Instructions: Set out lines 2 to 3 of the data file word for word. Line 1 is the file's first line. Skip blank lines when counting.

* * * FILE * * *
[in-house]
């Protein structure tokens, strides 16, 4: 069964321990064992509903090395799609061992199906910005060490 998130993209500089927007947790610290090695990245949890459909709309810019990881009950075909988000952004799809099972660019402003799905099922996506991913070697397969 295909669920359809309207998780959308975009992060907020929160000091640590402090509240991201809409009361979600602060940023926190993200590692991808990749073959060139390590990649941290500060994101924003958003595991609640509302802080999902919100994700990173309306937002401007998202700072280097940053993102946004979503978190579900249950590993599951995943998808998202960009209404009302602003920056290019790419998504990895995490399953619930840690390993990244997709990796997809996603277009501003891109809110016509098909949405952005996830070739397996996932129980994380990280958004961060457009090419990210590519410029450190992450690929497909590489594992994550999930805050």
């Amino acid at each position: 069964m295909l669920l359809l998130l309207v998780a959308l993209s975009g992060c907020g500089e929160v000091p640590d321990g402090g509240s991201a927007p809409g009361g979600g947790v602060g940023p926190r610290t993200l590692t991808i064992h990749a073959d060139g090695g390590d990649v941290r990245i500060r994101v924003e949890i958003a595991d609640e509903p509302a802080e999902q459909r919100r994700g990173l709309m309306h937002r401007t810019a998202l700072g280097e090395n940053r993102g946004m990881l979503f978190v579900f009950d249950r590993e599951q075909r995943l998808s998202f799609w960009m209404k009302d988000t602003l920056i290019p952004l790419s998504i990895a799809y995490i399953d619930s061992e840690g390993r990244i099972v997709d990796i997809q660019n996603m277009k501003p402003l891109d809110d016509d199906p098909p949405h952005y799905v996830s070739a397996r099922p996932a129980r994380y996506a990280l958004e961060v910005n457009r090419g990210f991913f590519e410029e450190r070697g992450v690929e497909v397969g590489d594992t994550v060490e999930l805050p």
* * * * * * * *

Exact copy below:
């Protein structure tokens, strides 16, 4: 069964321990064992509903090395799609061992199906910005060490 998130993209500089927007947790610290090695990245949890459909709309810019990881009950075909988000952004799809099972660019402003799905099922996506991913070697397969 295909669920359809309207998780959308975009992060907020929160000091640590402090509240991201809409009361979600602060940023926190993200590692991808990749073959060139390590990649941290500060994101924003958003595991609640509302802080999902919100994700990173309306937002401007998202700072280097940053993102946004979503978190579900249950590993599951995943998808998202960009209404009302602003920056290019790419998504990895995490399953619930840690390993990244997709990796997809996603277009501003891109809110016509098909949405952005996830070739397996996932129980994380990280958004961060457009090419990210590519410029450190992450690929497909590489594992994550999930805050």
């Amino acid at each position: 069964m295909l669920l359809l998130l309207v998780a959308l993209s975009g992060c907020g500089e929160v000091p640590d321990g402090g509240s991201a927007p809409g009361g979600g947790v602060g940023p926190r610290t993200l590692t991808i064992h990749a073959d060139g090695g390590d990649v941290r990245i500060r994101v924003e949890i958003a595991d609640e509903p509302a802080e999902q459909r919100r994700g990173l709309m309306h937002r401007t810019a998202l700072g280097e090395n940053r993102g946004m990881l979503f978190v579900f009950d249950r590993e599951q075909r995943l998808s998202f799609w960009m209404k009302d988000t602003l920056i290019p952004l790419s998504i990895a799809y995490i399953d619930s061992e840690g390993r990244i099972v997709d990796i997809q660019n996603m277009k501003p402003l891109d809110d016509d199906p098909p949405h952005y799905v996830s070739a397996r099922p996932a129980r994380y996506a990280l958004e961060v910005n457009r090419g990210f991913f590519e410029e450190r070697g992450v690929e497909v397969g590489d594992t994550v060490e999930l805050p």